Building a maternity wardrobe is a bit different than building a regular wardrobe. First, there is a lot more expediency – you have to build one quickly in order to accommodate your growing belly – and it is much, much shorter-lived. I built mine to my priorities – I work in a business-professional setting in which most women wear dresses and skirts. Because I am client-facing, I often wear suits, or at least a jacket over my dress. While there is a limited selection of maternity wear appropriate for the workplace, it actually makes the process of building a wardrobe much easier – having fewer options sometimes helps!
My first pregnancy
Like many first-time pregnant ladies, I started from scratch. I went to the typical maternity stores – Pea in the Pod and Motherhood Maternity – and found most of the inventory to be a bit lacking for my needs. The items I did like, I found to be pricey. I was willing to invest some money because quality is important to me, I need to look pulled together for work, and because I expected to wear the clothing through at least another pregnancy. However, I didn’t want to make unreasonable purchases. In a simple search for famous pregnant moms, I landed on Kate Middleton, who consistently looked classic and sophisticated throughout her pregnancies. She had a lot of high-end, expensive clothing, but she also wore what the Brits called “high street fashion”, which is clothing that isn’t cheap, but is accessible. A few of her dresses were from the same brand – Seraphine – which quickly became my go-to for my entire professional maternity wardrobe. I ultimately made four large orders, purchasing 16 dresses for almost $1,200.
My new work wardrobe felt a bit like a capsule wardrobe. I could fit almost everything into a single drawer and I never felt at loss for what to wear every morning – I liked nearly every piece of clothing I purchased.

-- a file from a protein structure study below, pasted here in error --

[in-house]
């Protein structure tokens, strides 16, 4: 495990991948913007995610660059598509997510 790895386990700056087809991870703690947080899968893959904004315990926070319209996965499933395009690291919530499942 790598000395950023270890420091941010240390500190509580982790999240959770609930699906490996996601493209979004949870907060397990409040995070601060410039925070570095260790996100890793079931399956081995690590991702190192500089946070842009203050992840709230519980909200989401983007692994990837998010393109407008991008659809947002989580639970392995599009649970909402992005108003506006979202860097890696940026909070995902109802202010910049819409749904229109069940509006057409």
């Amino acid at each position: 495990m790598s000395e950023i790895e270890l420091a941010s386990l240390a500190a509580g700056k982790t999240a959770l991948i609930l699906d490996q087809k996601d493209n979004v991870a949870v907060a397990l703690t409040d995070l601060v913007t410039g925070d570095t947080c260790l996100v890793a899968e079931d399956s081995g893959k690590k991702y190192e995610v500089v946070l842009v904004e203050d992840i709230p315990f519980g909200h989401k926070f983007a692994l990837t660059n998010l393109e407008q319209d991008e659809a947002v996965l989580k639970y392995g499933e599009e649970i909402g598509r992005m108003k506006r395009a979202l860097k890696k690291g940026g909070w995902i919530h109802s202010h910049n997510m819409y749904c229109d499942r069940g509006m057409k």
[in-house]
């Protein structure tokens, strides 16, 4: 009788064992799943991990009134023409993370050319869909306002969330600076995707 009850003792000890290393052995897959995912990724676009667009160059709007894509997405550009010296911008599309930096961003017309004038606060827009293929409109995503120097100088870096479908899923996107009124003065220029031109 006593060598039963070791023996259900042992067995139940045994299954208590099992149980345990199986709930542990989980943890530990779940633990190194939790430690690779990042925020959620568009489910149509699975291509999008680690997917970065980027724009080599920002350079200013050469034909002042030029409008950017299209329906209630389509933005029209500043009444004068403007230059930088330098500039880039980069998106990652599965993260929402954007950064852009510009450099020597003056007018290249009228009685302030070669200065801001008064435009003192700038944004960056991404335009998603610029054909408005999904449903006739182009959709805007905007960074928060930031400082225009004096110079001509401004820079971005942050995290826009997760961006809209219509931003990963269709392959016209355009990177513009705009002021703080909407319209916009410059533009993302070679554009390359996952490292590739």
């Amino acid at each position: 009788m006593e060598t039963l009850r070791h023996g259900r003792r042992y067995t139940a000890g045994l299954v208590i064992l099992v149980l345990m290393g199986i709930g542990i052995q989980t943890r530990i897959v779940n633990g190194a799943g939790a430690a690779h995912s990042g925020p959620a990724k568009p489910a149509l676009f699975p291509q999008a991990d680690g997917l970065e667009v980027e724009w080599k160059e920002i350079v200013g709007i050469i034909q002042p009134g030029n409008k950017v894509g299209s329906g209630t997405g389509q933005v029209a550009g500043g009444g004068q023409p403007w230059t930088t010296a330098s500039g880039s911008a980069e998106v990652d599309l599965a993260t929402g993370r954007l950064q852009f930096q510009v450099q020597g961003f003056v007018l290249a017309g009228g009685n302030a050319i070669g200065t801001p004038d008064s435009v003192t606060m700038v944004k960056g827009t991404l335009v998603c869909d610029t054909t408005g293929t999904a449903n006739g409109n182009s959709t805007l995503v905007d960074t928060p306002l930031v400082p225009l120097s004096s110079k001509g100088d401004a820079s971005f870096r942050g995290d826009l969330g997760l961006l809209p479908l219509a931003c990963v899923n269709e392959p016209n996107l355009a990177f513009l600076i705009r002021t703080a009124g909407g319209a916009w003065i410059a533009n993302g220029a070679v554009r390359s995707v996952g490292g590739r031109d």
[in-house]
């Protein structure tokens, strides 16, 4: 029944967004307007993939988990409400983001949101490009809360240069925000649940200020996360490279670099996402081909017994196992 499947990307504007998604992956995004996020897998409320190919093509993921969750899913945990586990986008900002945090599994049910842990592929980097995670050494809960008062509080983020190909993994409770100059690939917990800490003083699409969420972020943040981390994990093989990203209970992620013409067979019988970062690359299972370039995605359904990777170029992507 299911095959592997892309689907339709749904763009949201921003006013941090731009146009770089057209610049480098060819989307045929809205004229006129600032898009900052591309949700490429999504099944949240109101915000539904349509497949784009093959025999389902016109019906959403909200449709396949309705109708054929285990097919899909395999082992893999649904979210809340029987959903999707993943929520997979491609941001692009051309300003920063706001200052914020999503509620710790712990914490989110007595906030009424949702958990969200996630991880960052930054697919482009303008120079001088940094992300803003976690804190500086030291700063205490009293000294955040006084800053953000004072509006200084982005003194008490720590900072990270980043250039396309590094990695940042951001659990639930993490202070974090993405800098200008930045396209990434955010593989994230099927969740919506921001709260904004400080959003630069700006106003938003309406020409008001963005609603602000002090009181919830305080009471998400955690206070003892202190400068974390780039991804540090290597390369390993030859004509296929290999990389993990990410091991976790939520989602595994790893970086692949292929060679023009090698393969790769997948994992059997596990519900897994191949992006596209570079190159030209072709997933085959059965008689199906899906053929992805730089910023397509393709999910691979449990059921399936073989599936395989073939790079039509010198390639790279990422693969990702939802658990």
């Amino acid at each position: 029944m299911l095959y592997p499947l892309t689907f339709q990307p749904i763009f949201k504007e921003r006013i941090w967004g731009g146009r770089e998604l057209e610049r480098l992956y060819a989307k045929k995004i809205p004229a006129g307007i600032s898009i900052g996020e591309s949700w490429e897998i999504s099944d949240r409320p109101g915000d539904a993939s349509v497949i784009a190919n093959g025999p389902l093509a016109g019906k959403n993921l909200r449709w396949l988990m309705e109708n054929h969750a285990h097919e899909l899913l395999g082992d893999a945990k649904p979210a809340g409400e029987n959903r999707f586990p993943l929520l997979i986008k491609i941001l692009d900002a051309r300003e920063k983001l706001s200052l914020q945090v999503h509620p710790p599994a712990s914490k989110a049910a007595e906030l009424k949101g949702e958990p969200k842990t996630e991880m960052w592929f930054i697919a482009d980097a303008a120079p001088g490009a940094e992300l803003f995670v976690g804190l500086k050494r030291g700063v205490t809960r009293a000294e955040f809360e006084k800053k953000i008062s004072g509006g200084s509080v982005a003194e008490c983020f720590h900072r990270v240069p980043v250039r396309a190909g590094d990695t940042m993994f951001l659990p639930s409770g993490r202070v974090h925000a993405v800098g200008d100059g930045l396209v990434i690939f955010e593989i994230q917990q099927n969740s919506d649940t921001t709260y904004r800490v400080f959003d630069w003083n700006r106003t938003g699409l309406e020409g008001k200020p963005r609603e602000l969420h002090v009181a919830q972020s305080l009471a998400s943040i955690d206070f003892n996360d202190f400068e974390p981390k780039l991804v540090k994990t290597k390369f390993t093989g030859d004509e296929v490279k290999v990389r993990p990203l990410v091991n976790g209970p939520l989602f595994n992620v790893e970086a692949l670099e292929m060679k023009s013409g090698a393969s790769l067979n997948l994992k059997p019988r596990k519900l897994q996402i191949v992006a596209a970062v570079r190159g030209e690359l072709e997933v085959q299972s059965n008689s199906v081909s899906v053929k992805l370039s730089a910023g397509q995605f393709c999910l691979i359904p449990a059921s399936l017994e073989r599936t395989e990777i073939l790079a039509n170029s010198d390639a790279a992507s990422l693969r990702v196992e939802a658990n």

I had less of a need for casual clothing and tried to make do with oversized shirts and two pairs of jeans – blue and black – and a pair of leggings. However, I ultimately made a few more purchases for my babymoon (in which we took a Disney cruise!) including two tank tops, two casual light sweaters, a pair of shorts, and a bathing suit, totaling another $250. Definitely not an insignificant amount of money, but an investment I was willing to make because I knew I would be able to wear it for another pregnancy.
I would note that the one or two duds I bought were all casual wear. Because I assumed I could get by with cheap casual clothing, I made a few purchases on Amazon, but found that the fit was poor and the material was uncomfortable. Building my maternity wardrobe reminded me that quality clothing is worth it – I may pay a bit extra, but I will enjoy wearing it. The clothing I bought on Amazon was barely worn and eventually donated – ultimately money poorly spent.
My second pregnancy
To be honest, it took a good amount of willpower to not go on another shopping spree with my second pregnancy. I wanted to justify it with the fact that I had more client meetings and I was pregnant in different seasons – my first pregnancy was mostly fall and winter, my second pregnancy was mostly spring and summer – so I obviously needed more clothing. I ultimately did do some shopping but practiced some control by choosing to purchase only used clothing. Used maternity clothing is actually great – it’s not worn for long and thus, generally in good shape. Because I liked my Seraphine dresses so much from my first pregnancy, I specifically searched for the brand’s dresses on Poshmark, which I found to have a better selection than Ebay. Despite the high shipping costs, I ended up purchasing 6 dresses for $210, which I found to be really reasonable. It is a bit of a crapshoot – one dress had a bit of cat hair on it – but on the whole, the dresses were all clean and showed little wear and tear. I made one new purchase – a pair of white jeans from Loft’s maternity line – which brought my grand total to $260. Not bad. When I added my “new” clothing to my preexisting wardrobe, I felt like I had hit a saturation point. I knew I could go through my second pregnancy comfortably and with style, both in my professional and personal life. Win!
Photo: Laura Lee